Earlier this year myself and some fellow students opted to revive a subject-specific society that had fallen out of existence a few years previous; the RGU Life Sciences Society. Student societies, for those who aren’t aware, are run by students of the university (with support from our Student’s Union) in order to provide opportunities for other students on campus to get to know each and develop new skills.
Societies can often entail a surprisingly large amount of work and as a result, they recruit committees to help manage the workload and ensure the smooth(ish) running of the group throughout the year. In the case of the Life Sciences Society: I’m the Chair and oversee our professional membership relationships and try to help the society expand. Conveniently, this involves taking the lion’s share of the credit for doing very little of the work. Our Vice-Chair, Louise Coulthard, has a big role in organising our events and in recruiting new members. Our Treasurer, Aileen Walsh, handles all of the finances including the thousands of pounds that is turned-over by our Autumn Ball. This year there are five other members who all contribute in their own way and do a fantastic job.
Student societies and sports clubs are at the heart of most universities. They create a social atmosphere on campus, provide a sense of community for the student body and help to flesh out the university’s calendar with events and activities. However, aside from providing a substantial benefit to the university, societies are also hugely rewarding for those who take part in them.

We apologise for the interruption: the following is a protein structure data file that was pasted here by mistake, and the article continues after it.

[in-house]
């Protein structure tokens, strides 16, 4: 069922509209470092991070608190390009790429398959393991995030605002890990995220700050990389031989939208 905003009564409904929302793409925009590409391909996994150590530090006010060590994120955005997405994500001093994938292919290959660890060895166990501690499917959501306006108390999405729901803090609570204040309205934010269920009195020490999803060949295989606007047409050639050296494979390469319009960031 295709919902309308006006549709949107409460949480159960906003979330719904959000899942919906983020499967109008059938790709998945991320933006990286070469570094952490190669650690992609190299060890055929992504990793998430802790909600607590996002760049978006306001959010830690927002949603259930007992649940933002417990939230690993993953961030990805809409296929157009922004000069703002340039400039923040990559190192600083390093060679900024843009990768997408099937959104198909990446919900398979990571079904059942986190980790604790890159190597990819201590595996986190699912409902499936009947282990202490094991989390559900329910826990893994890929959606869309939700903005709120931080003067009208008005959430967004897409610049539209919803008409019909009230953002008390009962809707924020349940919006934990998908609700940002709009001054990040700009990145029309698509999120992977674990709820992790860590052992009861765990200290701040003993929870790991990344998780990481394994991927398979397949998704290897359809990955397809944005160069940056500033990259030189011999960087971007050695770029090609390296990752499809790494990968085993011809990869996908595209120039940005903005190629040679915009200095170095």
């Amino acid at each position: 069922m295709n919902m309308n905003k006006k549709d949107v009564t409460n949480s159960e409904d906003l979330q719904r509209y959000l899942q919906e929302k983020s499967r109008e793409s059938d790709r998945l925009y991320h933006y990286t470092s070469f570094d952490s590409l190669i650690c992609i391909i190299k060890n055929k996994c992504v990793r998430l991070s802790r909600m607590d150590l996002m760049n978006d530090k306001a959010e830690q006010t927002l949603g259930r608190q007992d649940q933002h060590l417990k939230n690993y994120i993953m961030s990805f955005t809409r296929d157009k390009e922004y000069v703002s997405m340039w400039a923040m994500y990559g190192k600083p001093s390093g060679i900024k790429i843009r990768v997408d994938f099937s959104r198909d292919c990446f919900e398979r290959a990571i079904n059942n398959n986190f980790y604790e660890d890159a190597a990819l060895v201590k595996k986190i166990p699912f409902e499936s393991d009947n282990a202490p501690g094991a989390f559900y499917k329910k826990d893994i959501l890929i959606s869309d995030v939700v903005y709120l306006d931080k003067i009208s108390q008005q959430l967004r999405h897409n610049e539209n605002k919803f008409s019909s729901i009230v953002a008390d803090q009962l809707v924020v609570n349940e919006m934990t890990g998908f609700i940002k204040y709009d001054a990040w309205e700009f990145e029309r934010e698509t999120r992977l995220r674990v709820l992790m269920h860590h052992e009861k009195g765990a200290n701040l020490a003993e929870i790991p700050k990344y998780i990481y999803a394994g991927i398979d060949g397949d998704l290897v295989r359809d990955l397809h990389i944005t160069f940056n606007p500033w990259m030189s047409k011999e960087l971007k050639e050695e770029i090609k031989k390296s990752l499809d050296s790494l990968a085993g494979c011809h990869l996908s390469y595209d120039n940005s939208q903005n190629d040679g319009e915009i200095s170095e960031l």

I’m a Biomedical Science student and now in my final year of study. My course has given me the chance to learn all kinds of technical skills and research techniques that will, I hope, prove useful in my career. However, there are also skills that can only come from practice and through my involvement with the society. I have had the chance to organise an event for over 200 people in the form of the School’s Ball. I’ve had the opportunity to organise a guest speaker programme and an annual debate, to lay the foundation for traditions that will hopefully be carried on by the person who takes over next year. These organisational skills are valuable not just to employers but to me and contribute to the toolkit that I hope will help me make a success of whatever project I undertake next.
However, the most obvious and immediate reward of running a society is a social one. As I write this, Fresher’s Week at RGU is underway and the Society has organised a few events in order to welcome the university’s new science students to campus. This meant that I had the opportunity to embarrass myself at bowling last night with some existing members and new faces. Chances like this, to meet new people and make new friends, has done me a huge amount of good as a student and last night I got chatting to an existing student who had decided to come along for the first time. I had to confess to her that I didn’t know her name and once she told me I introduced myself in a conversation that went like this:
“Nice to meet you, I’m Joh-.” “Yeah, everyone knows who you are.”
She assured me that she meant it in a good way but for better or worse, it’s probably true – at least within the School that I study! Trying to engage with some of the opportunities available to students at RGU has given me a chance to meet a huge number of students, sometimes at their first-year inductions or sometimes as part of bowling nights out. Now in my fourth year of study, this has accumulated quite a lot and I usually don’t walk far on campus without getting a friendly wave from someone I’ve met as part of this, which is a very refreshing thing to have as part of your university experience: one that helps you feel at home on campus. Ultimately, this is what it’s like to run a student society, it’s an experience that helps you feel supported and comfortable as part of the university community. And one that is well worth the while should you ever get the chance!